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The Rite of Writing Right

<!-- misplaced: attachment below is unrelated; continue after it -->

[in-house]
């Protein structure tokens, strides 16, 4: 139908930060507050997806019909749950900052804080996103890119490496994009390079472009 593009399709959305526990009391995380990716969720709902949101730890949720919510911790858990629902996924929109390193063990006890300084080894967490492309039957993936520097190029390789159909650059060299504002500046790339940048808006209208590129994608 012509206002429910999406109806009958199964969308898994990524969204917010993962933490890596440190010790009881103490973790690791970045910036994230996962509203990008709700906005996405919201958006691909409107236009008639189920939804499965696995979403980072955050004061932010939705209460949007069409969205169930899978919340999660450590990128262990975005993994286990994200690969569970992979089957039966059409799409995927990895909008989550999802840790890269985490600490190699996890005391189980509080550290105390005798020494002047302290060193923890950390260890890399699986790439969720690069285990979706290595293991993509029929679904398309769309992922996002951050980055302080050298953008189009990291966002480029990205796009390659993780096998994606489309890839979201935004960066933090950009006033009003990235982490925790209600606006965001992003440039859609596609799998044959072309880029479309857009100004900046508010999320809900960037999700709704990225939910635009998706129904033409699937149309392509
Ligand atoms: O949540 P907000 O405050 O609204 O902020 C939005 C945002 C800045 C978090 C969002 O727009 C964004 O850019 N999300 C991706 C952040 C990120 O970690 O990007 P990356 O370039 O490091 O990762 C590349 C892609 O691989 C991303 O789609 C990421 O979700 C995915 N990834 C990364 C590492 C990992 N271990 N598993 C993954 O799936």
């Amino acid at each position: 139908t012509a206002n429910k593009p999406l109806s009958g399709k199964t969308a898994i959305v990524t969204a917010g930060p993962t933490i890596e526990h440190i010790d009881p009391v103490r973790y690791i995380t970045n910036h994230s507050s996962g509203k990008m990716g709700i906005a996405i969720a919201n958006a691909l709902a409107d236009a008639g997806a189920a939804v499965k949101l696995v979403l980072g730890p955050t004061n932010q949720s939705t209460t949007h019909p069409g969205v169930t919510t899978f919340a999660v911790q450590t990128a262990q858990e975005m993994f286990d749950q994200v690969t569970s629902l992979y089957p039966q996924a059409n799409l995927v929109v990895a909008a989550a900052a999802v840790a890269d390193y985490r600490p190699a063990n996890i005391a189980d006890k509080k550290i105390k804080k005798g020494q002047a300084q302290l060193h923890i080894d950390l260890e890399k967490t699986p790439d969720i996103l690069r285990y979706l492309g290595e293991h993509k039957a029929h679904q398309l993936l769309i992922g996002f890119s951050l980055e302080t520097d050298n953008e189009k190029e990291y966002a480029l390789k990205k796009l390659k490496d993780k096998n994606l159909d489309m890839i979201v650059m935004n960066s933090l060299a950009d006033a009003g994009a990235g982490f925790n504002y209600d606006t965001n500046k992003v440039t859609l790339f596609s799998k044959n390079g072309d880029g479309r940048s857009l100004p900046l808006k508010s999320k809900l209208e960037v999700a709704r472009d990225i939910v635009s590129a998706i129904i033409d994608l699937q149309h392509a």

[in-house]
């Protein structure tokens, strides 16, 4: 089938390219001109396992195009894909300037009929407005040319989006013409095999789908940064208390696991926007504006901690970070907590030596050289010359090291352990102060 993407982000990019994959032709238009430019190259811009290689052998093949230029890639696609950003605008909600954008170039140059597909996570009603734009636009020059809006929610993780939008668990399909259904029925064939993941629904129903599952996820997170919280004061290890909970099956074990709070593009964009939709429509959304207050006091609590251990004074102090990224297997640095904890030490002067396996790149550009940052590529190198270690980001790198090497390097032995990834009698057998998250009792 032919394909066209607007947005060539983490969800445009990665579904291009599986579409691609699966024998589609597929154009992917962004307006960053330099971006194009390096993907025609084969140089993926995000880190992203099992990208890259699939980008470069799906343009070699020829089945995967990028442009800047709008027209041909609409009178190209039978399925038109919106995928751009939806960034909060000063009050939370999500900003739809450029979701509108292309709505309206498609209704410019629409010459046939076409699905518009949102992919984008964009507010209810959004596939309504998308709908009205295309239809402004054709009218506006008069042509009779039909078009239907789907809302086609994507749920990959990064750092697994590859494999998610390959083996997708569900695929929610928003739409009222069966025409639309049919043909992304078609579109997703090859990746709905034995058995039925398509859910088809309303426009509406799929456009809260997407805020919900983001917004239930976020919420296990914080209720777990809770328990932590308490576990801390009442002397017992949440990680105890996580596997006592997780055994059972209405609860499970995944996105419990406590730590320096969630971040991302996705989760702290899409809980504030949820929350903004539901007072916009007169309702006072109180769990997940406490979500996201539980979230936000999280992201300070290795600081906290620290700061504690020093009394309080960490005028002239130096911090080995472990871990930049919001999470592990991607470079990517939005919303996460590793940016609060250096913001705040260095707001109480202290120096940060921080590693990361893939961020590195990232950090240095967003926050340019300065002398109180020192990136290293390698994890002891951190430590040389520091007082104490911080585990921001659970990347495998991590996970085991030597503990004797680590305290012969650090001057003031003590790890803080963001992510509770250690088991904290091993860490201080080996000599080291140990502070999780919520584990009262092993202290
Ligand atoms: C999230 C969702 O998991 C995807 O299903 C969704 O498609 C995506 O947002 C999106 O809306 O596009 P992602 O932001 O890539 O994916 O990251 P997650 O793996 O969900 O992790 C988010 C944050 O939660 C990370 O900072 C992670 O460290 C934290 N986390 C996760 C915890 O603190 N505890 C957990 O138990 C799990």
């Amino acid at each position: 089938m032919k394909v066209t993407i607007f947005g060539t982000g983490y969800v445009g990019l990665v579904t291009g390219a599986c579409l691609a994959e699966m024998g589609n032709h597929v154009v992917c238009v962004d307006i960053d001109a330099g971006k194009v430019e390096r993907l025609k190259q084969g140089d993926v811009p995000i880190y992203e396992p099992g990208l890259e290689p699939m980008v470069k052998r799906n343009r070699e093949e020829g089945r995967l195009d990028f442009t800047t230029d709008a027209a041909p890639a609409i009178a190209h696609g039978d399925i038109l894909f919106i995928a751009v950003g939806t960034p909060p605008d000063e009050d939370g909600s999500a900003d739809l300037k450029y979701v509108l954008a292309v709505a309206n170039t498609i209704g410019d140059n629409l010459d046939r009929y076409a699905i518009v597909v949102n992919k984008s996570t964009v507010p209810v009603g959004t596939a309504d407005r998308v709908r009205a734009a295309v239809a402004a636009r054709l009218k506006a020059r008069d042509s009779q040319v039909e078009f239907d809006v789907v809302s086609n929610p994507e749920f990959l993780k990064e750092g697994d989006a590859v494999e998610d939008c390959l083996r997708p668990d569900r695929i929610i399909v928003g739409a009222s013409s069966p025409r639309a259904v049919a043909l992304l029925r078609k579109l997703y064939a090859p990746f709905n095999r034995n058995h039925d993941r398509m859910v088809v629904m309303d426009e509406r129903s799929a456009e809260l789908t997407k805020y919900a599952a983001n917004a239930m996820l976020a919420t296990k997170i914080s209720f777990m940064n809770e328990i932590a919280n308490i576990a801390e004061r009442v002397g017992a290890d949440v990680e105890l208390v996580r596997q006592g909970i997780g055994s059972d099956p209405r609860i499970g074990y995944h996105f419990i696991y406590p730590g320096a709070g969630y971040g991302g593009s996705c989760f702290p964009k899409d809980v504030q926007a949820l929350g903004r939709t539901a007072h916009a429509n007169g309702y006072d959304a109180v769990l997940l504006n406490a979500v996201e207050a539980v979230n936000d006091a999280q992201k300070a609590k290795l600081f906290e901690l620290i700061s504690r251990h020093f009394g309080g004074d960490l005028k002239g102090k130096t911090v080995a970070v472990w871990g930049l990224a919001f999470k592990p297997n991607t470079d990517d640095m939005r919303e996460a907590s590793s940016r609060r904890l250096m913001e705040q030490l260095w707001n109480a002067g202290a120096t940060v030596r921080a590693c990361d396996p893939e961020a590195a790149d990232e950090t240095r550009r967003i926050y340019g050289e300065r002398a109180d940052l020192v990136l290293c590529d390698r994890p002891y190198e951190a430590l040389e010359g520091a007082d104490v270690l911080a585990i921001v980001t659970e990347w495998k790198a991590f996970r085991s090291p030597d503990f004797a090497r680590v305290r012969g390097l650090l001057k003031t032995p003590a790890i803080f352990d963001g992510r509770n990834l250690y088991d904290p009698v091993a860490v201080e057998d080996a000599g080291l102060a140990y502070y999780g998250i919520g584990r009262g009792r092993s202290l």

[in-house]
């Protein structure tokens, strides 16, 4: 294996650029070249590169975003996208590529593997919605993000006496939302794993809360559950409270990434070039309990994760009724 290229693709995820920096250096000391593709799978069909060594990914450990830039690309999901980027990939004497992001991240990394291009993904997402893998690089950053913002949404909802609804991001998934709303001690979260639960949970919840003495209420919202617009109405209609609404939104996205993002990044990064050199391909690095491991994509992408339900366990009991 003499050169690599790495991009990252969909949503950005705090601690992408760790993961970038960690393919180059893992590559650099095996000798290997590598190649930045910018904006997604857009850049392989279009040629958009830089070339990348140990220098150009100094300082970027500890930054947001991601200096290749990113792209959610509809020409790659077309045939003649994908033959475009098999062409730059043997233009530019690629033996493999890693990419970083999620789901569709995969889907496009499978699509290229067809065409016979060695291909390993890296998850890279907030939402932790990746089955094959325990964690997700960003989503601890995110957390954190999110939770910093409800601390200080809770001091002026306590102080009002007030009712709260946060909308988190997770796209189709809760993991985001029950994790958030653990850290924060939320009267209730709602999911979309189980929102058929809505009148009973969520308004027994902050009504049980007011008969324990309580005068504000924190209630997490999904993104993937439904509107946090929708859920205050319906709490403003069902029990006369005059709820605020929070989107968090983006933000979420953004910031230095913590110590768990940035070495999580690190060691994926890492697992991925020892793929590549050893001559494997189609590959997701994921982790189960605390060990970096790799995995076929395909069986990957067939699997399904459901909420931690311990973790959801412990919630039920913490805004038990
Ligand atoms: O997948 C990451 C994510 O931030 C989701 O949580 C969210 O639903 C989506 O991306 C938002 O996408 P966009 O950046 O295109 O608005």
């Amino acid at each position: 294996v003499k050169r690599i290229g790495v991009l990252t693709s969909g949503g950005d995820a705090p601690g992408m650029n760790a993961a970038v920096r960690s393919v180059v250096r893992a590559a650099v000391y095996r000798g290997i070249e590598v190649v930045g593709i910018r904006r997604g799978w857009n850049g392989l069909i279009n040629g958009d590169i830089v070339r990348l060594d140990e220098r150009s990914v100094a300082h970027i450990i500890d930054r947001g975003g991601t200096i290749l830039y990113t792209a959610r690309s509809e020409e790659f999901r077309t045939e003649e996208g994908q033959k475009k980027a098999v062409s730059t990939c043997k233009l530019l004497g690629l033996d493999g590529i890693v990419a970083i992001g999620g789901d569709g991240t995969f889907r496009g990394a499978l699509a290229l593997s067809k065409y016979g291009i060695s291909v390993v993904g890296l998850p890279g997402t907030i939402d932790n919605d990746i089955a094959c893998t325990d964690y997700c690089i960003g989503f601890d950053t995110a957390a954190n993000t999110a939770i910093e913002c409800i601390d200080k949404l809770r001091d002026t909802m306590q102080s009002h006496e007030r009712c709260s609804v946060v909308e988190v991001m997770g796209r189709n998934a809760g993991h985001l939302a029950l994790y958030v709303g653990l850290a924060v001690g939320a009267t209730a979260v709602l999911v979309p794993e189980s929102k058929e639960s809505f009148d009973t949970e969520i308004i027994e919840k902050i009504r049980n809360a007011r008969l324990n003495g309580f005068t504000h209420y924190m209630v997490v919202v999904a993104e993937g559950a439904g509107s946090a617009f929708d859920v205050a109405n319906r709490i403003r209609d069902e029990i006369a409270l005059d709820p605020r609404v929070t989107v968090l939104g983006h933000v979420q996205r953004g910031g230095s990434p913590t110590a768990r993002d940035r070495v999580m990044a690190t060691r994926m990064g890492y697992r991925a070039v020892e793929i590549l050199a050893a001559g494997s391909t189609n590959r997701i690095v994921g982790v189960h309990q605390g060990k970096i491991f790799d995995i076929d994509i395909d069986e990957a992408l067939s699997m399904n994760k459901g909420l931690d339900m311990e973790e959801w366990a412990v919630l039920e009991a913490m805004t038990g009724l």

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People often ask me "who writes your stuff?" That's me- guilty. (I love when someone writes to me and says "I've decided that I would be a great addition to your writing staff."The answers: a) you and the four or five other people who send me a message like that every week or so. b) There are no openings- since I AM the entire staff. If I fire myself, I'll let everybody know.) The next question is usually "where do you get your ideas from?" The answer to that one is pretty simple- everything. Basically, you learn to keep your mind open at all times,because anything you see , hear, read, or experience might be the basis for something. This all came to mind when I saw an article from the Sunday New York Times about "How to Write" written by Colson Whitehead.He reduced the art of writing to a few simple rules, and a lot of them rang true with me- so, I thought I'd share them with those who might be interested. Rule one is -"show and tell". What he's saying here is-let people see your writing.Their reactions may help or even hurt you, but-you might find out some truth about your writing, and ,believe me- that's a way to be a better writer. Not everybody will love what you write, and they don't have to.It's just important that a writer be read. Rule two is- don't go searching for a subject- let the subject find you. That kind of goes with what I said about where I get my ideas- you never know what's going to hit you and be the catalyst for a blog, an article, a comedy bit, or even a really good excuse for not doing something.Once you hit on a subject, it often becomes a rushing torrent, as you build upon the ideas- something that doesn't necesarily happen if you force yourself to expound on a certain thing just to be writing something.( I know sometimes you have to do that- and might not have the luxury of time to wait for that subject of inspiration- but, it's much easier when you do hit that subject that "unleashes the hounds".) ...That leads us to rule three, which is somewhat related- write what you know!It helps when it's something you can relate to- even if you're writing about how you don't understand something; you can go into the "whys" of why you don't-because you're relating that personal experience, which you know well, of why you don't know. That reads like a bad Abbott and Costello routine, but, I think you get what I mean. I recall even Stephen King agreeing with rule number 4- never use three words when one will do.It's always pretty effective to be concise, and you have to understand that, though you may love writing reams of over-flowery verbiage- being direct and concise makes your writing more effective. I've fallen into the "more words than necessary" trap- but mostly when it's a case of "write a 600-word paragraph"- in which case, I not only condone adding more words, but recommend it. The virtual over-flow of excess entries from Mr. Webster's valued tome of ammunition quite miraculously will endeavor to make the sum of those multi-lettered phrases reach the needed and much coveted maximum. (see what I just did there? I could've just written-"Extra words will get you to your goal faster!") The rules continue- actually, the whole article is meant to be humourous, but,as I said it has some valid and useful advice.However, you do get the tongue-in-cheek nature of the article,in entries like rule number 8- all it says is "rule number 8 is a secret"! The best rule? The last one- rule number 11- there are no rules.Write the way YOU write. Enjoy doing it. Even if nobody else likes your stuff, if YOU like it- and it gives you satisfaction- you've accomplished something. Whitehead ends the article with the best advice- "just be yourself".